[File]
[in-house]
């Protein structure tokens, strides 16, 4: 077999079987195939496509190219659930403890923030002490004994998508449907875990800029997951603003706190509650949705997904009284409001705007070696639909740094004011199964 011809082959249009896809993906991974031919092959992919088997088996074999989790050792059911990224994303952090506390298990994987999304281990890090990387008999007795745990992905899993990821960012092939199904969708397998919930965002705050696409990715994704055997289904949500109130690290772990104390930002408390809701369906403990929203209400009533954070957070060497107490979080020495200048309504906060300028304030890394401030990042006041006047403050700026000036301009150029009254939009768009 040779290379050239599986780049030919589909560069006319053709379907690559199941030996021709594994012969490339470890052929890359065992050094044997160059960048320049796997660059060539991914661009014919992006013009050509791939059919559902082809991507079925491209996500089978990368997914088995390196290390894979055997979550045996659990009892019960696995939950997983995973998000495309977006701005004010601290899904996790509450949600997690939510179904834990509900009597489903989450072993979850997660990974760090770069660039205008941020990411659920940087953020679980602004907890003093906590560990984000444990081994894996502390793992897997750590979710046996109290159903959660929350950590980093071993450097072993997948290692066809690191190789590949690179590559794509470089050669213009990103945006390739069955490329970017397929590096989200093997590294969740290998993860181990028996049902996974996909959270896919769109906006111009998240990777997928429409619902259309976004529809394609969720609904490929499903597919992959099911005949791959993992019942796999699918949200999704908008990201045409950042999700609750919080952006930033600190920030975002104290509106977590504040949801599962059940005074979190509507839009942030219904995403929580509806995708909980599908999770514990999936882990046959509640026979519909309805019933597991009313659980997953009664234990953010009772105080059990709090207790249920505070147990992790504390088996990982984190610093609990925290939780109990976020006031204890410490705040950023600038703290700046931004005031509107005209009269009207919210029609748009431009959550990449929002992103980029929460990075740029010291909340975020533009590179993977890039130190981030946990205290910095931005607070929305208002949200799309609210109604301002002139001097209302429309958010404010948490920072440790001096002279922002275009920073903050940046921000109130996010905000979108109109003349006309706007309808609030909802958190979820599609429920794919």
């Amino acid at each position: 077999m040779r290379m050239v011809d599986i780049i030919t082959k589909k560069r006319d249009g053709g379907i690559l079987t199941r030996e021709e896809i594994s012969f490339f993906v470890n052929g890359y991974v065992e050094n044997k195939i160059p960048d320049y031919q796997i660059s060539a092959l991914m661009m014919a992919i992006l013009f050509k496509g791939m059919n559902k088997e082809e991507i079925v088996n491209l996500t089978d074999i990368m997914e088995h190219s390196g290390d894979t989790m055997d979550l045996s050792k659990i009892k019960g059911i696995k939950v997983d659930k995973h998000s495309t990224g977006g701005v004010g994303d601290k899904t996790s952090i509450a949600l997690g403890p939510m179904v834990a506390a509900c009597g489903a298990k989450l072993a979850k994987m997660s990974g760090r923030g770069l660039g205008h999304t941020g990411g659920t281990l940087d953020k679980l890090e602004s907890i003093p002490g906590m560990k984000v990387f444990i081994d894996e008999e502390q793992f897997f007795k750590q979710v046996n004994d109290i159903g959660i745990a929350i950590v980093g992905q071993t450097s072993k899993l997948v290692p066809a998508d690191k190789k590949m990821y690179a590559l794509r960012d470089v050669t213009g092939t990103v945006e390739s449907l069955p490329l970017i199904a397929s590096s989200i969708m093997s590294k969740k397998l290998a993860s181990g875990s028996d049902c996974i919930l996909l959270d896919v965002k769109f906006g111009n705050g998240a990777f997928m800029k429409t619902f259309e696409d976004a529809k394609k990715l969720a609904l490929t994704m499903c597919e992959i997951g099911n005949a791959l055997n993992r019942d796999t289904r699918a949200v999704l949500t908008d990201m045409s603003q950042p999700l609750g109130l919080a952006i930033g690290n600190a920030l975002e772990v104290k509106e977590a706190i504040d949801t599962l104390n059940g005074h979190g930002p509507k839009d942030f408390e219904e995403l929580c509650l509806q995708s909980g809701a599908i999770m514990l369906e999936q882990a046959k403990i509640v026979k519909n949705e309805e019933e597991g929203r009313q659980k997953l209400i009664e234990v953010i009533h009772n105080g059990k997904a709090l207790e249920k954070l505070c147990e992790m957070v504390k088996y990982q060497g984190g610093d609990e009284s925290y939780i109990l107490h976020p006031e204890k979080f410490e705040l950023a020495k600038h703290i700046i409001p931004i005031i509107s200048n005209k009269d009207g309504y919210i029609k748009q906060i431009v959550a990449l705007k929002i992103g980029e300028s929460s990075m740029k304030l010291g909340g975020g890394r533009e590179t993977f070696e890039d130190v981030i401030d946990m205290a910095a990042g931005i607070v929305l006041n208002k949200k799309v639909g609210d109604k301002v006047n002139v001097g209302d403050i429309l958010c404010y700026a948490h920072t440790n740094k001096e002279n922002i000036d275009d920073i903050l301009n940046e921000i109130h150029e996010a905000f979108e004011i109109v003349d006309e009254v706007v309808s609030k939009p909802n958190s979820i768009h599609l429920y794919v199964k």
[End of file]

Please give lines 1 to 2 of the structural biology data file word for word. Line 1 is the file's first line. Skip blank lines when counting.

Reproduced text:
[in-house]
């Protein structure tokens, strides 16, 4: 077999079987195939496509190219659930403890923030002490004994998508449907875990800029997951603003706190509650949705997904009284409001705007070696639909740094004011199964 011809082959249009896809993906991974031919092959992919088997088996074999989790050792059911990224994303952090506390298990994987999304281990890090990387008999007795745990992905899993990821960012092939199904969708397998919930965002705050696409990715994704055997289904949500109130690290772990104390930002408390809701369906403990929203209400009533954070957070060497107490979080020495200048309504906060300028304030890394401030990042006041006047403050700026000036301009150029009254939009768009 040779290379050239599986780049030919589909560069006319053709379907690559199941030996021709594994012969490339470890052929890359065992050094044997160059960048320049796997660059060539991914661009014919992006013009050509791939059919559902082809991507079925491209996500089978990368997914088995390196290390894979055997979550045996659990009892019960696995939950997983995973998000495309977006701005004010601290899904996790509450949600997690939510179904834990509900009597489903989450072993979850997660990974760090770069660039205008941020990411659920940087953020679980602004907890003093906590560990984000444990081994894996502390793992897997750590979710046996109290159903959660929350950590980093071993450097072993997948290692066809690191190789590949690179590559794509470089050669213009990103945006390739069955490329970017397929590096989200093997590294969740290998993860181990028996049902996974996909959270896919769109906006111009998240990777997928429409619902259309976004529809394609969720609904490929499903597919992959099911005949791959993992019942796999699918949200999704908008990201045409950042999700609750919080952006930033600190920030975002104290509106977590504040949801599962059940005074979190509507839009942030219904995403929580509806995708909980599908999770514990999936882990046959509640026979519909309805019933597991009313659980997953009664234990953010009772105080059990709090207790249920505070147990992790504390088996990982984190610093609990925290939780109990976020006031204890410490705040950023600038703290700046931004005031509107005209009269009207919210029609748009431009959550990449929002992103980029929460990075740029010291909340975020533009590179993977890039130190981030946990205290910095931005607070929305208002949200799309609210109604301002002139001097209302429309958010404010948490920072440790001096002279922002275009920073903050940046921000109130996010905000979108109109003349006309706007309808609030909802958190979820599609429920794919």